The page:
The Accidental Importance of Jeremy Renner’s ‘Rennervations’: TV Review
“Considering all the injuries I have, I’m just glad I can still do what I’m good at.”
This line is not spoken by Jeremy Renner, but it’s still the sentiment that hangs over “Rennervations,” the four-part docuseries streaming this Wednesday on Disney+. After a Jan. 1 snow plow accident outside his Reno, Nevada home left Renner with life-threatening injuries, the show’s Tuesday premiere will mark his first public, in-person appearance since. (Renner also sat down for an interview with ABC’s Diane Sawyer, which aired earlier this week.) “Rennervations” is designed to be a feel-good show, following the actor as he restores retired vehicles for use by youth-focused charities. But offscreen events have conspired to give its predictable triumphs — assignment, engineering, execution, delivery — an added dimension.
Renner is almost as well-known for his various side hustles as his on-screen Avenging. He’s a musician who released an EP in the early days of lockdown; the creator and namesake of the short-lived, widely memed Jeremy Renner Official app; and a prolific house-flipper. Though the name “Rennervations” conjures visions of shiplap and gray laminate floors, the show is in fact dedicated to a different, and less publicized, passion entirely. Renner is the proud owner of hundreds of decommissioned government vehicles, from ambulances to buses to fire trucks, which he keeps and restores at a yard near his house. The collection feels like what might happen if a Tonka-obsessed kid came into some Marvel money as an adult — which is also, one suspects, exactly what it is.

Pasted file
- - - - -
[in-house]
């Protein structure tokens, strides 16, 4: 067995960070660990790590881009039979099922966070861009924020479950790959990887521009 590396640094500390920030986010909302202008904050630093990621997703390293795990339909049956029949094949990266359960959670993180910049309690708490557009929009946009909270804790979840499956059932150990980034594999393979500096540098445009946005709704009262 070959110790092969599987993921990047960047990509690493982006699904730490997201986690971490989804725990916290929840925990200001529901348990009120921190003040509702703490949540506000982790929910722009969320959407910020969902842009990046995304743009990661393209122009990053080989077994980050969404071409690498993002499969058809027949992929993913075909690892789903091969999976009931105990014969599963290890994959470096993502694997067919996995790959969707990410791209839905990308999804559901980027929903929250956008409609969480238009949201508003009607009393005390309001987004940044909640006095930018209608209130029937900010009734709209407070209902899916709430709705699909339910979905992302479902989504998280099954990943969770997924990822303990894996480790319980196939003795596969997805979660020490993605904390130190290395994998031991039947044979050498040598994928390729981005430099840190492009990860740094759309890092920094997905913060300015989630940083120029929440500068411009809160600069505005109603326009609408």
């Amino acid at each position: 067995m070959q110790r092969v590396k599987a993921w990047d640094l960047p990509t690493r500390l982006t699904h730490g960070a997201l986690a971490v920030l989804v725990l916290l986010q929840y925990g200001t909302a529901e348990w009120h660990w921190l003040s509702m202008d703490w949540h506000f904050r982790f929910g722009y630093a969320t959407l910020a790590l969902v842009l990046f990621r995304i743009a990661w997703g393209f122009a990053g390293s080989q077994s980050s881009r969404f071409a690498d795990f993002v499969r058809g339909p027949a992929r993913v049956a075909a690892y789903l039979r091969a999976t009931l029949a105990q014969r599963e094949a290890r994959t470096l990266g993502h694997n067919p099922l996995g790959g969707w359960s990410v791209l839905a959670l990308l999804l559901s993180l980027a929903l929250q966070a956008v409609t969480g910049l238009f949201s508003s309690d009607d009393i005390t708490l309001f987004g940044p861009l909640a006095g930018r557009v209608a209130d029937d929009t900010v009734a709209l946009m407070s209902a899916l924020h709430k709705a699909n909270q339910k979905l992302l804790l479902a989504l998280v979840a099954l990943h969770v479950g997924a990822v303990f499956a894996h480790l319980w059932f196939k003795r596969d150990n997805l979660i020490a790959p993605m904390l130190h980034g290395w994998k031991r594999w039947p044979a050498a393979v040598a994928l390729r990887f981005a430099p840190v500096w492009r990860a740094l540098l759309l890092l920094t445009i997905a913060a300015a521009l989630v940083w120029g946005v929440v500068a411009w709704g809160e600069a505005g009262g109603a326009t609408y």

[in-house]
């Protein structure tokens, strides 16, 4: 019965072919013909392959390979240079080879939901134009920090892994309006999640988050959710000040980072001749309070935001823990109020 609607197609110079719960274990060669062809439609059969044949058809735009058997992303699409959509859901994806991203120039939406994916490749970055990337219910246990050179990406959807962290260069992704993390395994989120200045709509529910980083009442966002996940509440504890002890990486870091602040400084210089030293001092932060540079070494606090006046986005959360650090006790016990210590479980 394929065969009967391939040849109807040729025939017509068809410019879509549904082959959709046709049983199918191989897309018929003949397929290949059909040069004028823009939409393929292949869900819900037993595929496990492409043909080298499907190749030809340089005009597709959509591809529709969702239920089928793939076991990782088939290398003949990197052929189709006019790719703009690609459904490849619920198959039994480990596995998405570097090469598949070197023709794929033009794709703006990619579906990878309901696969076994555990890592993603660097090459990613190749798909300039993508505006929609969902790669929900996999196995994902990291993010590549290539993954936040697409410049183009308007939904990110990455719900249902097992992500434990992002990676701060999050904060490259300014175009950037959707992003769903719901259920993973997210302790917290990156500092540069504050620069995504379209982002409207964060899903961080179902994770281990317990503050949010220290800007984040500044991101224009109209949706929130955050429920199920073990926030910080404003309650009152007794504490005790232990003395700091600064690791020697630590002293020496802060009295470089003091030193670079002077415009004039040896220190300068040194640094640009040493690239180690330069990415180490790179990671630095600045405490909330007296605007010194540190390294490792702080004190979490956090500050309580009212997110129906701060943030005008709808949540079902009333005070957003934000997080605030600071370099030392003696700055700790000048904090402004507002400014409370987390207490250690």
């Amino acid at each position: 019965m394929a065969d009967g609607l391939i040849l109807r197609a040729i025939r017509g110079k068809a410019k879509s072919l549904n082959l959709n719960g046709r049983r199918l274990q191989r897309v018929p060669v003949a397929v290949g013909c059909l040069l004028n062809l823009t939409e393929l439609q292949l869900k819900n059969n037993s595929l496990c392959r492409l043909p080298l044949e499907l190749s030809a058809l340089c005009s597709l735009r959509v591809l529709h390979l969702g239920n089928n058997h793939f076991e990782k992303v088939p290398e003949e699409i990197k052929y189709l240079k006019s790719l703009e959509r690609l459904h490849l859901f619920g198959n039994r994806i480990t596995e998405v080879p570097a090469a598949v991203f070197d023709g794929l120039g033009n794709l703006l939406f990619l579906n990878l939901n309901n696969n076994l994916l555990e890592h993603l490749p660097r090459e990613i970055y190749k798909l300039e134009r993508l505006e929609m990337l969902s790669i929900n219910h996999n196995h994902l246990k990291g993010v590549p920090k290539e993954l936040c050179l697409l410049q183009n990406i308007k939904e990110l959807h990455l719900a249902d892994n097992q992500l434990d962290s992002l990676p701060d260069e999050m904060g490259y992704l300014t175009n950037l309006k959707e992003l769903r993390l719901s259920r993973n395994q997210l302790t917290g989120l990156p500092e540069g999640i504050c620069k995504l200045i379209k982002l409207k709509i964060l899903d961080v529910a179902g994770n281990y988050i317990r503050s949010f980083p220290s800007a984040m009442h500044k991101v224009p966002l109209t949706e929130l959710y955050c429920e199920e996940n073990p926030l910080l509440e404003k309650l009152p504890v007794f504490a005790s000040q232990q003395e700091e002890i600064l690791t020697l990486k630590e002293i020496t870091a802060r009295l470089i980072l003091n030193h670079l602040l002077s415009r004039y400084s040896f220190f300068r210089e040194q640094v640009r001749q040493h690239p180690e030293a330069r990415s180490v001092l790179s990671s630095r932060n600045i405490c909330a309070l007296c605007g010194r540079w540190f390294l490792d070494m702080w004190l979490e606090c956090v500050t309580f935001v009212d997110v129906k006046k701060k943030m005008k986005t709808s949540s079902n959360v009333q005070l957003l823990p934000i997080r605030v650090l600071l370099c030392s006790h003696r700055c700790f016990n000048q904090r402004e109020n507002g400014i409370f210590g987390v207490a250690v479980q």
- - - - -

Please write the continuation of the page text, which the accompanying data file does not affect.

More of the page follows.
“Rennervations” takes an innocuous hobby and spins it into an active good. Partnering with organizations like The BASE Chicago and Cabo San Lucas’s Casa Hogar, Renner and his team turn corroded husks into dance studios, rec centers and water treatment facilities. Renner’s willing sidekick is his friend Rory Millikin, a loud, affable presence who contributes little in the way of construction know-how, but stays game to endure some good-natured joshing. This is still Disney, so the ribbing never packs any real punch.
The true stars of “Rennervations,” though, turn out to be Renner’s regular crew, plus the local artisans he works with on a trip to Rajasthan, India. The lead fabricator, who goes by Bender, tears up recalling a childhood spent in foster care while working on a project for the Boys & Girls Club; Shanti Devi, the only female truck mechanic in India, casually takes charge. Renner brings in celebrity friends like Vanessa Hudgens and Anthony Mackie to amp up the glitz, but the series’ spotlight feels better used on craftspeople whose talents aren’t valorized nearly as often.
Hovering over it all, of course, is Renner’s own recent experience. The actor has an earnestness that can be overwhelming; this cynic squirmed at the star’s solo, slowed-down performance of “House of the Rising Sun,” an inadvertent bit of macho camp. (No wonder Renner has found a home in the Taylor Sheridan cinematic universe with “Mayor of Kingstown.”) But Renner’s recovery lends the inspirational tone of “Rennervations” extra heft. Many of Renner’s collaborators bear lasting scars from their labor, even as their dedication remains undimmed. “Rennervations” doesn’t draw any parallels, or make any mention of the accident at all. But viewers undoubtedly will.
All four episodes of “Rennervations” premiere on Disney+ on April 12.